(After stating the facts as above.) To cite ,and analyze the numerous cases to which we were referred on the argument, would be a labor without any useful result. They may be found collected in May on Insurance and in the'briefs of the counsel. They generally turn on the language of the condition under which a forfeiture of the policy is claimed to have been incurred. It has been held that under a condition against alienation, no forfeiture is incurred by mortgage of the property, at least not until foreclosure, although the right to redeem has been lost at law’and turned into an equity. This is because in many of the Northern States a mortgage is not regarded as creating an estate in the mortgaged property, but merely a lien on it. A somewhat different view has been commonly taken in this and other States. But we were referred to no case in which it was held that giving a mortgage did not work a forfeiture, where the terms of the condition were as comprehensive as they are in this case.
There are two considerations on which it seems to me the *147question of forfeiture may always be fairly and reasonably decided;—
1. Does the making of a mortgage come within the words; of the condition as commonly understood ? If it does not, a forced meaning should not be put on the words in favor of the company ; "while if it does, the natural and usual meaning must be allowed to them, notwithstanding the conditions are in fine point, if it be legible.
If in deference to what seems the weight of decision we-admit that a mortgage is not an alienation even after a forfeiture of the legal estate by non-payment of the debt at' maturity, yet it must be considered under such. circumstances as making a material change in the interest of the-insured in the property; #t least as much as a levy upon and seizure of the goods under execution, which is specially named as a ground of forfeituio. Both, at law, take the-property out of the mortgagor and vest it in another person while in substance both are merely liens from which the property may be exonerated by payment.
2. When, as in this case, the making of a mortgage comes-within the apparent meaning, of the words in the condition of forfeiture, it is proper then to consider -whether there is anything in the nature of the contract or in the purposes for which it was entered into, to control this apparent meaning and restrict the words used. A reason why the company might intend to, and might prudently require that any diminution of the interest of the insured in the property-should work a forfeiture, unless consented to by it, is obvious. Eo company will generally insure property for its full value. To insure it for more than its value, is justly regarded as hazardous and an inducement to fraud. A company looks to the amount of interest in property which an insured has at risk, as a principal reason for expecting-from him, care and watchfulness to protect it from loss. Every diminution of the interest of the insured tends to-*148diminish, the watchfulness which is impliedly stipulated for, ■•and when that interest is substantially wholly parted with in any manner, it is equivalent to an absolute alienation, which is admitted to be a ground of forfeiture. In many cases a mortgage on property to its value or for even less is substantially an alienation ; for although after a loss of the property, the debt or the residue of it would continue owing, jet the insured might little regard his mere personal liability. At all events it is neither unreasonable nor unjust "to introduce in a policy such a condition of forfeiture. ‘There is nothing in it to lead to a suspicion of fraud or deception on the insured, and having deliberately and knowingly entered into it, there is no more reason why it should siot be enfoi’ced against him than the terms of any other contract would be.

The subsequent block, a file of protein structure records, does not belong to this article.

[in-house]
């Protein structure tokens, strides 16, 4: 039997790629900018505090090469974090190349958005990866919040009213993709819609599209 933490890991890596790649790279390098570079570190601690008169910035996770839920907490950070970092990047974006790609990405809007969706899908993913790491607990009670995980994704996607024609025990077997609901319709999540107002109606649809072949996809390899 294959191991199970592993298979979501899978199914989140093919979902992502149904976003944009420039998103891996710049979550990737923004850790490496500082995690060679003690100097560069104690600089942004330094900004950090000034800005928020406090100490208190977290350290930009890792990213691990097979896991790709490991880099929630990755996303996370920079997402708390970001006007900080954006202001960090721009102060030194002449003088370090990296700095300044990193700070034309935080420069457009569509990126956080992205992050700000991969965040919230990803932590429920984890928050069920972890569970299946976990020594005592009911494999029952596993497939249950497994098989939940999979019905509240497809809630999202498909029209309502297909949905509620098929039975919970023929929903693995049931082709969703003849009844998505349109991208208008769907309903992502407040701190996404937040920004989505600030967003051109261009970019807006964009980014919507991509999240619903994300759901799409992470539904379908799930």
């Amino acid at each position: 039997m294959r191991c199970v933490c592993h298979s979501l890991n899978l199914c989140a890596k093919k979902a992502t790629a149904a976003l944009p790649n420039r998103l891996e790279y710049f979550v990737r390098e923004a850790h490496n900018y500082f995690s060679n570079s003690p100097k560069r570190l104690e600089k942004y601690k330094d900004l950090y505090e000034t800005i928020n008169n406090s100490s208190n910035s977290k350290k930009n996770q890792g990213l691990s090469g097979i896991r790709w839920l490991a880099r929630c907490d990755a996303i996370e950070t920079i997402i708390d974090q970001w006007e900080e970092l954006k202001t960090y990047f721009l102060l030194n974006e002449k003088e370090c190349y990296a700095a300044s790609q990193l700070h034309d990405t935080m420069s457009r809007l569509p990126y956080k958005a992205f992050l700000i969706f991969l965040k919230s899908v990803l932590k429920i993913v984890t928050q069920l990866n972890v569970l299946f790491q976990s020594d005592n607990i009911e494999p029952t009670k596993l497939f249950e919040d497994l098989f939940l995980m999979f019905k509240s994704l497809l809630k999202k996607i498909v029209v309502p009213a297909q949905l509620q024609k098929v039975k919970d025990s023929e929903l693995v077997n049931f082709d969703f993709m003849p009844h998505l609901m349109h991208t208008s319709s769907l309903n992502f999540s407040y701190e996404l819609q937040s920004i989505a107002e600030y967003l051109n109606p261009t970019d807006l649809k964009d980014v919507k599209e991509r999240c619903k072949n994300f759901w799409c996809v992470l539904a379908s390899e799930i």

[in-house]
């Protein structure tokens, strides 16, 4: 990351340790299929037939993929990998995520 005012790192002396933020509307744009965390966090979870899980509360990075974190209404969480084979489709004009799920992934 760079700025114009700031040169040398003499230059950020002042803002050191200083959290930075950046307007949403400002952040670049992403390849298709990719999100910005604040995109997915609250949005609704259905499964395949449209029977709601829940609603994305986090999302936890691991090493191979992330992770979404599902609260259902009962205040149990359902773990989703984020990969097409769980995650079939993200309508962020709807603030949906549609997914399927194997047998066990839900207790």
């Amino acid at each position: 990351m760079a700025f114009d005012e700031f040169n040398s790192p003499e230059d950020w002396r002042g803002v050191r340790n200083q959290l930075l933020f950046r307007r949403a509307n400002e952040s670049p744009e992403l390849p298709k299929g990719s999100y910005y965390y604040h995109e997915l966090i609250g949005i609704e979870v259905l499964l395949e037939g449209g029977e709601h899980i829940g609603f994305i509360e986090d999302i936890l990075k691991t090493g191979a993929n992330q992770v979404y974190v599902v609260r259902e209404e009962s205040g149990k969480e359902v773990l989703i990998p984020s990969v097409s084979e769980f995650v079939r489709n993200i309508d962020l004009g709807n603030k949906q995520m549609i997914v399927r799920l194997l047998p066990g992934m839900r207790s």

Per CuRiAM. Judgment affirmed.